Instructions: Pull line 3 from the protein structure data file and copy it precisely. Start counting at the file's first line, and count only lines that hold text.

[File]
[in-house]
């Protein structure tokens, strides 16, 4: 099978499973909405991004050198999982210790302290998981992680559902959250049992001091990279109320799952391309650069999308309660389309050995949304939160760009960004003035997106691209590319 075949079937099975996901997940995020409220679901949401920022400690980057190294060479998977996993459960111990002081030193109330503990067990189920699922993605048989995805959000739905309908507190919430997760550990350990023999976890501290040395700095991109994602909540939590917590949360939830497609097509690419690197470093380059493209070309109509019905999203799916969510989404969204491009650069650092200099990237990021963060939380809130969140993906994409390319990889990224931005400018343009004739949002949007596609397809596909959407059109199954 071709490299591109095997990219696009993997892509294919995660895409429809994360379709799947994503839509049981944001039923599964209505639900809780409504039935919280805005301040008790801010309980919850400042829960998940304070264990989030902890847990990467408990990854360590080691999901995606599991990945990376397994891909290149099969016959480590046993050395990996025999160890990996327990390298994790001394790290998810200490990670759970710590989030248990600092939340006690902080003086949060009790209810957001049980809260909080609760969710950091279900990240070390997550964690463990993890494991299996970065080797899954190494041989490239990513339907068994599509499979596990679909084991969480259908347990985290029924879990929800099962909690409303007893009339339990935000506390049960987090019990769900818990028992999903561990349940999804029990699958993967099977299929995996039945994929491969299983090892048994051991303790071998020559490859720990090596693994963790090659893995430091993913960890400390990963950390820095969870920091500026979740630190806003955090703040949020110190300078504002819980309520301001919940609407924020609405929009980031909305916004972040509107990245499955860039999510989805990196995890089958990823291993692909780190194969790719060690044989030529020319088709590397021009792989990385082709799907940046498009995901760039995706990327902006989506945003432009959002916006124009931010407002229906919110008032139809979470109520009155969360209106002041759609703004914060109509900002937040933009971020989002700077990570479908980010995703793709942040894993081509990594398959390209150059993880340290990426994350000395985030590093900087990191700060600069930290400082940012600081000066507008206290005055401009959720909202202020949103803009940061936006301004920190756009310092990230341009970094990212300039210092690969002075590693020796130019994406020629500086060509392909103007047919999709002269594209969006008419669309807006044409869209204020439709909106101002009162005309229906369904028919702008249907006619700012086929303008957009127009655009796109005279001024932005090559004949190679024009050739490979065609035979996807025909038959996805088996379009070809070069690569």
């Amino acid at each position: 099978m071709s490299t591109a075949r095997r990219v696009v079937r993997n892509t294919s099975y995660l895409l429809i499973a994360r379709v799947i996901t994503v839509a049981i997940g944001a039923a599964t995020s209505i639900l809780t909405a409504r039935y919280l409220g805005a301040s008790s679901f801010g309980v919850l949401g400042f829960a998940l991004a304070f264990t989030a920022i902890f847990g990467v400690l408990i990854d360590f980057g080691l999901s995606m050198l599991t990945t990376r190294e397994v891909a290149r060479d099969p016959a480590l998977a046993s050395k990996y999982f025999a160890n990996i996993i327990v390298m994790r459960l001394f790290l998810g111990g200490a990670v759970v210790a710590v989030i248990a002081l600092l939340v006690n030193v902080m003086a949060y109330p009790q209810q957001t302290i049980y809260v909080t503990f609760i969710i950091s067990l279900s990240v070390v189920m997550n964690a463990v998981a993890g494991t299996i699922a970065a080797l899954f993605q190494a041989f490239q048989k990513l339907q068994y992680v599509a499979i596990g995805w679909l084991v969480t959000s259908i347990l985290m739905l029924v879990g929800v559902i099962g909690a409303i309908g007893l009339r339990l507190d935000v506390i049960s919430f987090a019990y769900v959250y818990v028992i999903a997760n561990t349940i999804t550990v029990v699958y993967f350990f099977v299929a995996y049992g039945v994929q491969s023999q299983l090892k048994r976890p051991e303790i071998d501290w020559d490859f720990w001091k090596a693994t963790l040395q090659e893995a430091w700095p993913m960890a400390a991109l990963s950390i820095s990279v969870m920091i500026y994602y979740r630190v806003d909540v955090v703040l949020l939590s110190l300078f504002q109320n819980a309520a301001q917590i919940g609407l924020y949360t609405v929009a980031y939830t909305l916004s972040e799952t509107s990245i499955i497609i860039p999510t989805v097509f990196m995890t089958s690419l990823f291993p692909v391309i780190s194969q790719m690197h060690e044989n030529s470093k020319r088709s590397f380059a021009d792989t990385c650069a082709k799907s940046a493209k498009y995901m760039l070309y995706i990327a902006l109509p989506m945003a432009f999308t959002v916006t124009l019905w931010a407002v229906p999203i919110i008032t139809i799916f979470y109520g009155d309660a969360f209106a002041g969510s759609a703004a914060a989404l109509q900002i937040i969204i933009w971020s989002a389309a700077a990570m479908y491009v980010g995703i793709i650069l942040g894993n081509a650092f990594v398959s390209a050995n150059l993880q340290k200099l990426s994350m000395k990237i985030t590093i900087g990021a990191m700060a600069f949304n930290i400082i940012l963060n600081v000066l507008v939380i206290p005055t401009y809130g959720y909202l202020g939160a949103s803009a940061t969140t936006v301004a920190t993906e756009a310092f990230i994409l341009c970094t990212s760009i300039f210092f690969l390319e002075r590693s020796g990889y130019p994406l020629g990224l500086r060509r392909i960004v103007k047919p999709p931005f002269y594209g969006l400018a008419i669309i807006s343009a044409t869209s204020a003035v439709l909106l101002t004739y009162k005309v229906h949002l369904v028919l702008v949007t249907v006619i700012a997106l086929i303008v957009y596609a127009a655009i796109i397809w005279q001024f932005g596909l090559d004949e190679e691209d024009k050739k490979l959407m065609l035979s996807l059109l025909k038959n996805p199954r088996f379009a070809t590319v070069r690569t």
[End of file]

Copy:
């Amino acid at each position: 099978m071709s490299t591109a075949r095997r990219v696009v079937r993997n892509t294919s099975y995660l895409l429809i499973a994360r379709v799947i996901t994503v839509a049981i997940g944001a039923a599964t995020s209505i639900l809780t909405a409504r039935y919280l409220g805005a301040s008790s679901f801010g309980v919850l949401g400042f829960a998940l991004a304070f264990t989030a920022i902890f847990g990467v400690l408990i990854d360590f980057g080691l999901s995606m050198l599991t990945t990376r190294e397994v891909a290149r060479d099969p016959a480590l998977a046993s050395k990996y999982f025999a160890n990996i996993i327990v390298m994790r459960l001394f790290l998810g111990g200490a990670v759970v210790a710590v989030i248990a002081l600092l939340v006690n030193v902080m003086a949060y109330p009790q209810q957001t302290i049980y809260v909080t503990f609760i969710i950091s067990l279900s990240v070390v189920m997550n964690a463990v998981a993890g494991t299996i699922a970065a080797l899954f993605q190494a041989f490239q048989k990513l339907q068994y992680v599509a499979i596990g995805w679909l084991v969480t959000s259908i347990l985290m739905l029924v879990g929800v559902i099962g909690a409303i309908g007893l009339r339990l507190d935000v506390i049960s919430f987090a019990y769900v959250y818990v028992i999903a997760n561990t349940i999804t550990v029990v699958y993967f350990f099977v299929a995996y049992g039945v994929q491969s023999q299983l090892k048994r976890p051991e303790i071998d501290w020559d490859f720990w001091k090596a693994t963790l040395q090659e893995a430091w700095p993913m960890a400390a991109l990963s950390i820095s990279v969870m920091i500026y994602y979740r630190v806003d909540v955090v703040l949020l939590s110190l300078f504002q109320n819980a309520a301001q917590i919940g609407l924020y949360t609405v929009a980031y939830t909305l916004s972040e799952t509107s990245i499955i497609i860039p999510t989805v097509f990196m995890t089958s690419l990823f291993p692909v391309i780190s194969q790719m690197h060690e044989n030529s470093k020319r088709s590397f380059a021009d792989t990385c650069a082709k799907s940046a493209k498009y995901m760039l070309y995706i990327a902006l109509p989506m945003a432009f999308t959002v916006t124009l019905w931010a407002v229906p999203i919110i008032t139809i799916f979470y109520g009155d309660a969360f209106a002041g969510s759609a703004a914060a989404l109509q900002i937040i969204i933009w971020s989002a389309a700077a990570m479908y491009v980010g995703i793709i650069l942040g894993n081509a650092f990594v398959s390209a050995n150059l993880q340290k200099l990426s994350m000395k990237i985030t590093i900087g990021a990191m700060a600069f949304n930290i400082i940012l963060n600081v000066l507008v939380i206290p005055t401009y809130g959720y909202l202020g939160a949103s803009a940061t969140t936006v301004a920190t993906e756009a310092f990230i994409l341009c970094t990212s760009i300039f210092f690969l390319e002075r590693s020796g990889y130019p994406l020629g990224l500086r060509r392909i960004v103007k047919p999709p931005f002269y594209g969006l400018a008419i669309i807006s343009a044409t869209s204020a003035v439709l909106l101002t004739y009162k005309v229906h949002l369904v028919l702008v949007t249907v006619i700012a997106l086929i303008v957009y596609a127009a655009i796109i397809w005279q001024f932005g596909l090559d004949e190679e691209d024009k050739k490979l959407m065609l035979s996807l059109l025909k038959n996805p199954r088996f379009a070809t590319v070069r690569t």